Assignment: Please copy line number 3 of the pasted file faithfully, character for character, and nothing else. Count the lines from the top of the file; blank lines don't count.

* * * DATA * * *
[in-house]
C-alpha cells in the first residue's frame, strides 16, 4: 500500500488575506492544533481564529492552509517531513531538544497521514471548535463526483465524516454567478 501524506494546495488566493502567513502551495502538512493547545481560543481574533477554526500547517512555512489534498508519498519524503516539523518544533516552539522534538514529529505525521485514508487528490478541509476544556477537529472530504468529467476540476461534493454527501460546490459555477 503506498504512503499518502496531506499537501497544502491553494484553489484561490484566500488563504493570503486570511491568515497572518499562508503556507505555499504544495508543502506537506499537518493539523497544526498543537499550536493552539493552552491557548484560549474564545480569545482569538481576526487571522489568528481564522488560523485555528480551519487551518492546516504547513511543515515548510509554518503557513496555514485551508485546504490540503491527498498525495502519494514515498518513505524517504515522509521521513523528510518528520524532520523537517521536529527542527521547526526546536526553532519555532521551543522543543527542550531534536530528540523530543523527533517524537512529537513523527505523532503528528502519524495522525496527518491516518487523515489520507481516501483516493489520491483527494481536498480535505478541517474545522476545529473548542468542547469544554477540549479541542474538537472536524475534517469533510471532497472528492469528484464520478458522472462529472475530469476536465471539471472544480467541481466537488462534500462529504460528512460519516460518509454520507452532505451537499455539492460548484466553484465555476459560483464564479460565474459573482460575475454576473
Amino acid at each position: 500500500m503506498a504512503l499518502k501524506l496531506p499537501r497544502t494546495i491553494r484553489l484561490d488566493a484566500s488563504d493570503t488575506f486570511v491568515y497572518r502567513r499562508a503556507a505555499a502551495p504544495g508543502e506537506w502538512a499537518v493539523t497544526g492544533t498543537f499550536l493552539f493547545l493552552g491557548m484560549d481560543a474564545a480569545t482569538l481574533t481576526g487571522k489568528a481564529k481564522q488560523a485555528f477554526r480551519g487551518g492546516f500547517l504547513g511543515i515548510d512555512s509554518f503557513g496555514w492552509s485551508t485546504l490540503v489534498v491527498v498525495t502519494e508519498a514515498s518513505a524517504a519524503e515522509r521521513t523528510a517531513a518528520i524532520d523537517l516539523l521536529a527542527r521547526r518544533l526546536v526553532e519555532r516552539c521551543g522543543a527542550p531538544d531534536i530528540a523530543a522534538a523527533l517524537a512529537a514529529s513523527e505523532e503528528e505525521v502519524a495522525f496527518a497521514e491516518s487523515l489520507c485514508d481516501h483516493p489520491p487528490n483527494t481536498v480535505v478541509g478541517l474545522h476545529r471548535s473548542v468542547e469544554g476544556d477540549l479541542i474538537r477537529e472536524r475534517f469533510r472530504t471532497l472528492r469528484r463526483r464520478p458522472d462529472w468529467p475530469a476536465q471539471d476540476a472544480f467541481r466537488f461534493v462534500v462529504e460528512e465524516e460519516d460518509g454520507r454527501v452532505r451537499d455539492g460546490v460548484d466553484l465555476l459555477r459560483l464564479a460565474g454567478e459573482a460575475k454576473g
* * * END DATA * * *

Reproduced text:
Amino acid at each position: 500500500m503506498a504512503l499518502k501524506l496531506p499537501r497544502t494546495i491553494r484553489l484561490d488566493a484566500s488563504d493570503t488575506f486570511v491568515y497572518r502567513r499562508a503556507a505555499a502551495p504544495g508543502e506537506w502538512a499537518v493539523t497544526g492544533t498543537f499550536l493552539f493547545l493552552g491557548m484560549d481560543a474564545a480569545t482569538l481574533t481576526g487571522k489568528a481564529k481564522q488560523a485555528f477554526r480551519g487551518g492546516f500547517l504547513g511543515i515548510d512555512s509554518f503557513g496555514w492552509s485551508t485546504l490540503v489534498v491527498v498525495t502519494e508519498a514515498s518513505a524517504a519524503e515522509r521521513t523528510a517531513a518528520i524532520d523537517l516539523l521536529a527542527r521547526r518544533l526546536v526553532e519555532r516552539c521551543g522543543a527542550p531538544d531534536i530528540a523530543a522534538a523527533l517524537a512529537a514529529s513523527e505523532e503528528e505525521v502519524a495522525f496527518a497521514e491516518s487523515l489520507c485514508d481516501h483516493p489520491p487528490n483527494t481536498v480535505v478541509g478541517l474545522h476545529r471548535s473548542v468542547e469544554g476544556d477540549l479541542i474538537r477537529e472536524r475534517f469533510r472530504t471532497l472528492r469528484r463526483r464520478p458522472d462529472w468529467p475530469a476536465q471539471d476540476a472544480f467541481r466537488f461534493v462534500v462529504e460528512e465524516e460519516d460518509g454520507r454527501v452532505r451537499d455539492g460546490v460548484d466553484l465555476l459555477r459560483l464564479a460565474g454567478e459573482a460575475k454576473g